The commander of U.S. troops in in the Middle East and Southwest Asia cannot say if the wars in Iraq and Afghanistan will ever end.
Army Gen. Joseph Votel, head of U.S. Central Command, was noncommittal on Thursday when Task & Purpose asked him at a Pentagon news briefing how much longer U.S. troops will have to fight in the “forever wars.”
The following briefing excerpts have been edited for length and clarity.
Q: From where you sit, do you expect that a new generation of children will grow up to have to fight in Iraq and Afghanistan?
I’m not sure I’m qualified to make that kind of assessment here. I guess what I would just highlight for you is these things often take time. I do recognize we’ve certainly been in Afghanistan for a long time – and of course, we’re back in Iraq for a second/third time addressing some of these problems.
I think this is a reminder that these things often take time. I think as you look at other examples around the world where we’ve seen these insurgencies or the threat of terrorist organizations, they often times do take time.
We’ve been very successful over the last almost two years in a place like Iraq and Syria, where we’ve reduced the physical caliphate. But we’ve always acknowledged that the networks will go to ground. They will continue to return to some of their terrorist roots. They will continue to try to exert influence and re-exert their networks. So we’ve got to continue to keep pressure on this.
I think that is something that we’re going to have to do as we continue forward, whether that involves the next generation of American or other children, coming from coalition partners or others who are interested in this, I wouldn’t speculate on that. But I do know right now it’s important to keep the pressure on this and consolidate and take advantage of where we make gains and continue to apply pressures in the areas where we must.
Q: The U.S. military has had 15 years in Iraq and 17 years in Afghanistan. How much more time do you need?
I’m not going to speculate on any specific amount of time here. We view these as conditions-based operations. That’s the way that we operate.
I maintain a very robust discussion with the leadership and the [Defense] Department about where we’re making progress and where we’re not in our respective campaigns and the things we need to do and the things that I need to do to move forward.
I believe I have been extraordinarily well-supported in that. We do understand the impact that continued operations has on readiness for our services. Frankly, the services have continued to be magnificent in supporting CENTCOM – and other combatant commanders, I would add, for their things.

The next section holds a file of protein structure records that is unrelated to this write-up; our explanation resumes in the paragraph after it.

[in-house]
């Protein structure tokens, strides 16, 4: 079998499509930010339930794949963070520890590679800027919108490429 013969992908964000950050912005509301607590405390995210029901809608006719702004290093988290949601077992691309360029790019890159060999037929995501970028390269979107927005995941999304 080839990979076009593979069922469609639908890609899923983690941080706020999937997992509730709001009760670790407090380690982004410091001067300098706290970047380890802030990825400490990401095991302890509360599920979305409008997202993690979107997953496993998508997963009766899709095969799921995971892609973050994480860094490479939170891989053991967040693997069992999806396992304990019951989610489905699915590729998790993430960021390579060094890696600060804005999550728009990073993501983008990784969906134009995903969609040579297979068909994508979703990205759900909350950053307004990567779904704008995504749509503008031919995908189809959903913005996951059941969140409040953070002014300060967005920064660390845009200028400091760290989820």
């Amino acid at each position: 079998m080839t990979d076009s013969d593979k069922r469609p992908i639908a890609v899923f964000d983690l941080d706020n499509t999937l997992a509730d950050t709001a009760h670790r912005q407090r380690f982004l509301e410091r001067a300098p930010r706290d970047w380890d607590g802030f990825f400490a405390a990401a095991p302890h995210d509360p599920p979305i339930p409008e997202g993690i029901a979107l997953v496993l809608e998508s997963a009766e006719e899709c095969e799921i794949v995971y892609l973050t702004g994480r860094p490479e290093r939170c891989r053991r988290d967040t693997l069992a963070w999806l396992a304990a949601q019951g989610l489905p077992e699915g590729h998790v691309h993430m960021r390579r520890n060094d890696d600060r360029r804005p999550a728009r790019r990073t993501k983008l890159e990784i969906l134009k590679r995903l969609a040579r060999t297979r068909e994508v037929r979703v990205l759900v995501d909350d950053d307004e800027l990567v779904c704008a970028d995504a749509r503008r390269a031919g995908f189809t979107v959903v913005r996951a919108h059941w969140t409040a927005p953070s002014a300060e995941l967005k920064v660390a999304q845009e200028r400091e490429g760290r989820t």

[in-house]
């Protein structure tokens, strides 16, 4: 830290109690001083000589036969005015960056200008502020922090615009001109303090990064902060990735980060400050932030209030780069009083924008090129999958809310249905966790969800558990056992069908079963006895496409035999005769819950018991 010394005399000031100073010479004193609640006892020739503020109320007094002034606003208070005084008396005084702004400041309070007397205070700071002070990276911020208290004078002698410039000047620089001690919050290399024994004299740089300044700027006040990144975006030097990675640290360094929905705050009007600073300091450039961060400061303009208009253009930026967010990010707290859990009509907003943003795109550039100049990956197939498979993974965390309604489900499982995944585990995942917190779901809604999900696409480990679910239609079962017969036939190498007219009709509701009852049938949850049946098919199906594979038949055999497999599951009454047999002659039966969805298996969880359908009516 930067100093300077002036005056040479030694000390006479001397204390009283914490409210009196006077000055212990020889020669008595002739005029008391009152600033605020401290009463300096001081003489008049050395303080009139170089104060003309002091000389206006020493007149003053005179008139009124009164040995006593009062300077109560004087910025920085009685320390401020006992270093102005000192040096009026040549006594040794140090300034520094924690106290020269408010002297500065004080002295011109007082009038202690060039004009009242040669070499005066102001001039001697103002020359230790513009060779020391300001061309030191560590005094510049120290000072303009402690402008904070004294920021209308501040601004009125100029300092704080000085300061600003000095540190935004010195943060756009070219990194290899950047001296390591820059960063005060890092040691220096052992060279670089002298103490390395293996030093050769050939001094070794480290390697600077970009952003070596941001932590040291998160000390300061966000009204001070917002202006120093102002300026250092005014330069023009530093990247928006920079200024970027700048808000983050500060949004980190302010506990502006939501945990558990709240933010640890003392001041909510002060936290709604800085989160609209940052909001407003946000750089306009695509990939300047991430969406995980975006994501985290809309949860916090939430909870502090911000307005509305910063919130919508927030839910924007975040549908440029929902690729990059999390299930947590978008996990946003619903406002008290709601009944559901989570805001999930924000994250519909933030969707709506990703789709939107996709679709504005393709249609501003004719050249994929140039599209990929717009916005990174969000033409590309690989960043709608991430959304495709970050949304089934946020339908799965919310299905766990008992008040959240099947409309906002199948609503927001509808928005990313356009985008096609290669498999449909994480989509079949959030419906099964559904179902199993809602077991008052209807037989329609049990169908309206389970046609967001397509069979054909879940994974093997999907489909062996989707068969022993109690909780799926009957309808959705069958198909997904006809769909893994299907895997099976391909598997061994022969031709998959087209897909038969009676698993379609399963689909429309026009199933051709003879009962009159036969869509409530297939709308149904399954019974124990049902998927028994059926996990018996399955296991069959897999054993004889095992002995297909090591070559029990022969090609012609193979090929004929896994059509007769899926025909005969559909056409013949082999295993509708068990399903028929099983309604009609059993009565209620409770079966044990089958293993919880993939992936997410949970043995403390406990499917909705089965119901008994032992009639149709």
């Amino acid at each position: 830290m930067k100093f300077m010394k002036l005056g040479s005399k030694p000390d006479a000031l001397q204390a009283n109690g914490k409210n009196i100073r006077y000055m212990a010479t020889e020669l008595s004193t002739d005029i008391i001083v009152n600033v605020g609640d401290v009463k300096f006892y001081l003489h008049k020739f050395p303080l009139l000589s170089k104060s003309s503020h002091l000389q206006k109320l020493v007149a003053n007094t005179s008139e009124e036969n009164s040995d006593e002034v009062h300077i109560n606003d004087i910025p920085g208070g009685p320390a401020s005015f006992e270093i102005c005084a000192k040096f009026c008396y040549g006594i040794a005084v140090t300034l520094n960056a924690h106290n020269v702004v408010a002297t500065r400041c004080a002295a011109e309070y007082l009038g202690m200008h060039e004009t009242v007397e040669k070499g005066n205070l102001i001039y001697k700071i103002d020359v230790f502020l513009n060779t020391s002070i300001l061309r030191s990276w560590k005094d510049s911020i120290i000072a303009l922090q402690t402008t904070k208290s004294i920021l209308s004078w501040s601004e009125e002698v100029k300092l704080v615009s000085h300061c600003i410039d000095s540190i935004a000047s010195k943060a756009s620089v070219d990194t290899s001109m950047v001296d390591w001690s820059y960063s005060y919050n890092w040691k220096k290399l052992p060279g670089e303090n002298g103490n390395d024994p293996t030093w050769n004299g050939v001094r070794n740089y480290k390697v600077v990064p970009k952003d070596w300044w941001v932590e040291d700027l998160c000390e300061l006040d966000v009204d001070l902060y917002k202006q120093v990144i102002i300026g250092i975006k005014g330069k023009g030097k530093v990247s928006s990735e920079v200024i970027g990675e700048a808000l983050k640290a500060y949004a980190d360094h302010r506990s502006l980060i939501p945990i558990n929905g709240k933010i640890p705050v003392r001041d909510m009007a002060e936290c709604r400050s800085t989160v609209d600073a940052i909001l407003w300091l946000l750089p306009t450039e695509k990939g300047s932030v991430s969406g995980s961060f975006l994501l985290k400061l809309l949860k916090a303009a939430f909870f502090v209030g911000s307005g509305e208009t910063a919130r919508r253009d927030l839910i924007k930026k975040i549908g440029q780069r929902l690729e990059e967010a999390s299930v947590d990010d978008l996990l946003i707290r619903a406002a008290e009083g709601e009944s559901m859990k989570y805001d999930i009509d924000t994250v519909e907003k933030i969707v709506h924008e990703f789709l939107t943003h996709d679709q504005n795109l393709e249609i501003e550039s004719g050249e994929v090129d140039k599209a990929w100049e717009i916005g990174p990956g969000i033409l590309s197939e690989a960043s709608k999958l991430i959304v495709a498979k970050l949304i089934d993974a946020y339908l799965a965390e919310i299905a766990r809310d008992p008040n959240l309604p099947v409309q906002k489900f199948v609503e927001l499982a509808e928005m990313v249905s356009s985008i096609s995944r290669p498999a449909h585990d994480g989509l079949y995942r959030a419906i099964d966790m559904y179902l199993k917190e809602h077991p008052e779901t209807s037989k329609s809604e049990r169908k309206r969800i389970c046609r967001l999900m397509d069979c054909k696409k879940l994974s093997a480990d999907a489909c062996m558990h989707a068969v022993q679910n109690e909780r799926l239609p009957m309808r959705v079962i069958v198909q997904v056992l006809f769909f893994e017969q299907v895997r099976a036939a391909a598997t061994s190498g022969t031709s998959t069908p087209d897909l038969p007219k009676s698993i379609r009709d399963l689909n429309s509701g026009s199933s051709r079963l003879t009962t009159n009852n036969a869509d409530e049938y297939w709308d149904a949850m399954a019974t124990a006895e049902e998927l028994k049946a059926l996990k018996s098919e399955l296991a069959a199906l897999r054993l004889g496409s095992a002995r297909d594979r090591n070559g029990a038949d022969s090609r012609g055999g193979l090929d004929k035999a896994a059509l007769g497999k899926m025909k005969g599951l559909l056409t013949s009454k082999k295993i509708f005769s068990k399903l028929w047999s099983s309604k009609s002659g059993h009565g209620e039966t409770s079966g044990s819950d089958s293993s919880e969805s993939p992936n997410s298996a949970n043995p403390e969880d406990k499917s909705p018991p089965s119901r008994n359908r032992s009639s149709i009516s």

So I’m not going to speculate on any particular time. These are going to be policy decisions that are made at levels above my paygrade. My job is to focus on the military task that we’ve been assigned and ensure that our civilian leadership is well informed on the things that we are doing, the progress that we are making, and the areas in which we need to continue to move forward.
I feel very confident that I have that access and that ability to communicate those things.
Two airmen were administratively punished for drinking at the missile launch control center for 150 nuclear LGM-30G Minuteman III intercontinental ballistic missiles at F.E. Warren Air Force Base in Wyoming, the Air Force confirmed to Task & Purpose on Friday.
Two F-35A Lightning II Joint Strike Fighters recently flew a mission in the Middle East in "beast mode," meaning they were loaded up with as much firepower as they could carry.
The F-35s with the 4th Expeditionary Fighter Squadron took off from Al Dhafra Air Base, United Arab Emirates to execute a mission in support of U.S. forces in Afghanistan, Air Forces Central Command revealed. The fifth-generation fighters sacrificed their high-end stealth to fly with a full loadout of weaponry on their wings.
The U.S. Senate closed out the week before Memorial Day by confirming Gen. James McConville as the Army's new chief of staff and Adm. Bill Moran as the Navy's new chief of naval operations.
McConville, previously vice chief of staff of the Army, was confirmed on Thursday along with his successor, Lt Gen. Joseph Marin. Moran, currently vice chief of naval operations, was confirmed Friday along with his successor, Vice Adm. Robert Burke.
The Pentagon is producing precisely diddly-squat in terms of proof that Iran is behind recent attacks in the Middle East, requiring more U.S. troops be sent to the region.
Adm. Michael Gilday, director of the Joint Staff, said on Friday that the U.S. military is extending the deployment of about 600 troops with four Patriot missile batteries already in the region and sending close to 1,000 other service members to the Middle East in response to an Iranian "campaign" against U.S. forces.